Yes! And also the guilt she feels. She sent Max in there and when Max dies, I think she’s truly torn apart. And with Quinn, Quinn probably is the person, up until Yevgeni, who she is closest to, who truly understands her. His whole development, as the wounded warrior, what happens when we send these men in to do these jobs and they come back…it’s not very pretty to look at.

Which goes back to Brody as well…

Exactly. So there is a responsibility there. And of course the big overriding theme is what has America learned since 9/11. And what if we were faced with another 9/11. We did not want to do that on American soil, so taking down the helicopter of a President was how the writers chose to look at that and to ask, would we behave better? Meaning, would we do all of the work to figure out what really happened, and not go to war with the wrong people. You know, to stop and assess the situation even in the horror of what happened. Also, what happens when you have a leader who is not up to the task, who is both arrogant and ignorant and faced with a horrible situation.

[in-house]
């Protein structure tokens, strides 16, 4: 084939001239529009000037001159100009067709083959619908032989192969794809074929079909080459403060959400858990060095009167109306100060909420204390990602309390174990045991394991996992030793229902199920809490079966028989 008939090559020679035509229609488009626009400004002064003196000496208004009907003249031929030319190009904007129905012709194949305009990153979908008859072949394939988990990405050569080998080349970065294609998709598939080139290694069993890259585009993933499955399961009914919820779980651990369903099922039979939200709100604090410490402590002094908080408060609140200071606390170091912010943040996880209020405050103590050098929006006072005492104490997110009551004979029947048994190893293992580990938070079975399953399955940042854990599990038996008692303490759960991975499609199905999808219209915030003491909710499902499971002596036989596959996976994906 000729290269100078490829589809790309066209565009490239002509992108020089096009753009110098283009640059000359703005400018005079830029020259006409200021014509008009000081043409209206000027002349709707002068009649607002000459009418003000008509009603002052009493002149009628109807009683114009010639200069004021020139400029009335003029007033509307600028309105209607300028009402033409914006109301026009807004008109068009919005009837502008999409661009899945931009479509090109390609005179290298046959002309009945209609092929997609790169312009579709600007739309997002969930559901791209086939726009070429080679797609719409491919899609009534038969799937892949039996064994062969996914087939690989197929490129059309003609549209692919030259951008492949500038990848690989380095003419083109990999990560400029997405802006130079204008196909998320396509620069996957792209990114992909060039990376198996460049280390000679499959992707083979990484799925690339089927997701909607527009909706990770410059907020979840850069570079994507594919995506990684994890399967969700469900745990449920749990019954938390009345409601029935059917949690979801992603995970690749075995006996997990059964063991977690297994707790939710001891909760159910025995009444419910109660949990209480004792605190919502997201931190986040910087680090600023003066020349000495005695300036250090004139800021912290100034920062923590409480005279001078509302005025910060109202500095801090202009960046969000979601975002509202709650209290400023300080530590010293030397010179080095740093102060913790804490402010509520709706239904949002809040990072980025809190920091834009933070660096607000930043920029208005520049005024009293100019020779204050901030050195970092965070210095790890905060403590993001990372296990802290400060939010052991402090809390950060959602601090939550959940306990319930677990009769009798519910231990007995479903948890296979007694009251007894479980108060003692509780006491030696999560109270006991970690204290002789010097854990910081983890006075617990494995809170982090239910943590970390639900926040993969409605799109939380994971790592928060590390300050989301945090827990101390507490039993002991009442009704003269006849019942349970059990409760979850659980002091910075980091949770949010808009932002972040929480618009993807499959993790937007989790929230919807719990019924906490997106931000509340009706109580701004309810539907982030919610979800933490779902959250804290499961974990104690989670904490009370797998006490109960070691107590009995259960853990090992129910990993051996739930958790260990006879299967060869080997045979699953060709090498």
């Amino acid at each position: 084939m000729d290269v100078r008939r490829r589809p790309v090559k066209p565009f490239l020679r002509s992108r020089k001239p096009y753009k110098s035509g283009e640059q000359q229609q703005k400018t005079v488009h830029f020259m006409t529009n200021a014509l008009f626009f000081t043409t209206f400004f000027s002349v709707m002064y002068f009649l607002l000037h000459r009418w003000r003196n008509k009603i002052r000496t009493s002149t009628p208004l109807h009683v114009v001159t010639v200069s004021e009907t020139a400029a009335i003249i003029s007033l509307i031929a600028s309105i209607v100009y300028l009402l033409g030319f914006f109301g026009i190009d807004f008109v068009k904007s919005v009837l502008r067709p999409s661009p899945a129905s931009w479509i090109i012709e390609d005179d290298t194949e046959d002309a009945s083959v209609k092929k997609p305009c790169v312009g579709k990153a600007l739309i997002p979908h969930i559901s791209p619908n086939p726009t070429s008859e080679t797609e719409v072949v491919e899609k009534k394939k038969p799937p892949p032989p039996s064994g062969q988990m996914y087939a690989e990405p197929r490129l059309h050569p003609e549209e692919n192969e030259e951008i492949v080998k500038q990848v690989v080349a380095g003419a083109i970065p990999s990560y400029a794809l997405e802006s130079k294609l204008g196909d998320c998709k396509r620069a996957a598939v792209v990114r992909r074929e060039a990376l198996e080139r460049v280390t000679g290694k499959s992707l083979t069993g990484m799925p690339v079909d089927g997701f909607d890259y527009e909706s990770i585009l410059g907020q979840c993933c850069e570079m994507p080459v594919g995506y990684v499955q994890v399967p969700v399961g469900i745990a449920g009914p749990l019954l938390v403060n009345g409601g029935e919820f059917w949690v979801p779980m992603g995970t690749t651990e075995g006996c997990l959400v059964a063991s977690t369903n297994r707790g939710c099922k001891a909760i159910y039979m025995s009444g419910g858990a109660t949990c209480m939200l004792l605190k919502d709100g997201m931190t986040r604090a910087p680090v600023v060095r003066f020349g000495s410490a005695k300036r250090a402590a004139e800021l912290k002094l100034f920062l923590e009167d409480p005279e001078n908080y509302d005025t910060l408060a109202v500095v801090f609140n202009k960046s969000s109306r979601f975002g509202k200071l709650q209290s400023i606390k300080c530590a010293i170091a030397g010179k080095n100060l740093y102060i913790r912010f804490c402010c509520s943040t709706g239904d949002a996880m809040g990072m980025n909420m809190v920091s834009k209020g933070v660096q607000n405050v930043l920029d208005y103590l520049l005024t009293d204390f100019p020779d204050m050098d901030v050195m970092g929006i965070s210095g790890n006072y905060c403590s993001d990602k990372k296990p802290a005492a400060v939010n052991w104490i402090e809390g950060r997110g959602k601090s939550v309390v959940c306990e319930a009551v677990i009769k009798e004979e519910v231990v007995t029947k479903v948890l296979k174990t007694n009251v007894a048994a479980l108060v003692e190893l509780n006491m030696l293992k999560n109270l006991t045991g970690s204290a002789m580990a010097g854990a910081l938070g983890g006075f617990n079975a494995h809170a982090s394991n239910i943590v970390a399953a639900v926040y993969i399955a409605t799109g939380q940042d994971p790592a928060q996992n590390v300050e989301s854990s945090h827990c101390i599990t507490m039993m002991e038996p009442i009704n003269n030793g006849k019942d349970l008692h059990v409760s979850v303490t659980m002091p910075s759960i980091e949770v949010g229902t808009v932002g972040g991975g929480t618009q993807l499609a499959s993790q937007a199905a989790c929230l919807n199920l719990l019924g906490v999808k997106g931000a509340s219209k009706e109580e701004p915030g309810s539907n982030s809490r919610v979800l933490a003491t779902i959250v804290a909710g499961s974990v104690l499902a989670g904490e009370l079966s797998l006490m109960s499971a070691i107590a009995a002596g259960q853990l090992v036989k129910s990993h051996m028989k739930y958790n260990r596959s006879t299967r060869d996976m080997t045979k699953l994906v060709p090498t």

We had such extraordinary State Department advisors as well who come to the set. We had a scene last season where the GRU and the CIA were meeting in Moscow and we were on the phone with our consultant, asking “where do you put the cell phone?” “How do you set up the room?” “Where do the translators go?” Having access to that real-time information is so important. It’s been an honor to have the access to these kind of amazing advisers.